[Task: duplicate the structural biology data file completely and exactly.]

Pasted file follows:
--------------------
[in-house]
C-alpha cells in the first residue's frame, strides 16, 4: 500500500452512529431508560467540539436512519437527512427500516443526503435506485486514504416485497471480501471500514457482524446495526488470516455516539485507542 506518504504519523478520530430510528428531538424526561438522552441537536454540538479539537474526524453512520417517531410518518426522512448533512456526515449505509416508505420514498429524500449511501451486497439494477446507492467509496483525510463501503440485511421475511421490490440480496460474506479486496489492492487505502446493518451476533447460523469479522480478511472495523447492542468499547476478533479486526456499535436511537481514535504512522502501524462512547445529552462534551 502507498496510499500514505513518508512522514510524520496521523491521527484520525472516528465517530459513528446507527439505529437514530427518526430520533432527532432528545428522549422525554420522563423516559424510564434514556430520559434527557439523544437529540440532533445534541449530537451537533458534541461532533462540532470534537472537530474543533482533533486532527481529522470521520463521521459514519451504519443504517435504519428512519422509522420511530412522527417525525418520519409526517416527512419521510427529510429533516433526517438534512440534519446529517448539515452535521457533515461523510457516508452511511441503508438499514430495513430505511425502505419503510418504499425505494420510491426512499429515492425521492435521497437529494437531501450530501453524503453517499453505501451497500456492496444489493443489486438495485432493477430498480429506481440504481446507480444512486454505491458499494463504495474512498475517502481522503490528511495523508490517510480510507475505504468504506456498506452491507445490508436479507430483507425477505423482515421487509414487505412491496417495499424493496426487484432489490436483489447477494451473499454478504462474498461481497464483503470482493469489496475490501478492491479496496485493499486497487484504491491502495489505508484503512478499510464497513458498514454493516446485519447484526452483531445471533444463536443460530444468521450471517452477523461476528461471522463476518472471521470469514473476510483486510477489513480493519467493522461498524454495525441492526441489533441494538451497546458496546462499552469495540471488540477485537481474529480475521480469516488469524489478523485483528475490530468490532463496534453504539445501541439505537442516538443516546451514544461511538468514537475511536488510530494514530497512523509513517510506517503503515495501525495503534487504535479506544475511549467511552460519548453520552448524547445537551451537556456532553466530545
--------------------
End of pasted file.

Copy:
[in-house]
C-alpha cells in the first residue's frame, strides 16, 4: 500500500452512529431508560467540539436512519437527512427500516443526503435506485486514504416485497471480501471500514457482524446495526488470516455516539485507542 506518504504519523478520530430510528428531538424526561438522552441537536454540538479539537474526524453512520417517531410518518426522512448533512456526515449505509416508505420514498429524500449511501451486497439494477446507492467509496483525510463501503440485511421475511421490490440480496460474506479486496489492492487505502446493518451476533447460523469479522480478511472495523447492542468499547476478533479486526456499535436511537481514535504512522502501524462512547445529552462534551 502507498496510499500514505513518508512522514510524520496521523491521527484520525472516528465517530459513528446507527439505529437514530427518526430520533432527532432528545428522549422525554420522563423516559424510564434514556430520559434527557439523544437529540440532533445534541449530537451537533458534541461532533462540532470534537472537530474543533482533533486532527481529522470521520463521521459514519451504519443504517435504519428512519422509522420511530412522527417525525418520519409526517416527512419521510427529510429533516433526517438534512440534519446529517448539515452535521457533515461523510457516508452511511441503508438499514430495513430505511425502505419503510418504499425505494420510491426512499429515492425521492435521497437529494437531501450530501453524503453517499453505501451497500456492496444489493443489486438495485432493477430498480429506481440504481446507480444512486454505491458499494463504495474512498475517502481522503490528511495523508490517510480510507475505504468504506456498506452491507445490508436479507430483507425477505423482515421487509414487505412491496417495499424493496426487484432489490436483489447477494451473499454478504462474498461481497464483503470482493469489496475490501478492491479496496485493499486497487484504491491502495489505508484503512478499510464497513458498514454493516446485519447484526452483531445471533444463536443460530444468521450471517452477523461476528461471522463476518472471521470469514473476510483486510477489513480493519467493522461498524454495525441492526441489533441494538451497546458496546462499552469495540471488540477485537481474529480475521480469516488469524489478523485483528475490530468490532463496534453504539445501541439505537442516538443516546451514544461511538468514537475511536488510530494514530497512523509513517510506517503503515495501525495503534487504535479506544475511549467511552460519548453520552448524547445537551451537556456532553466530545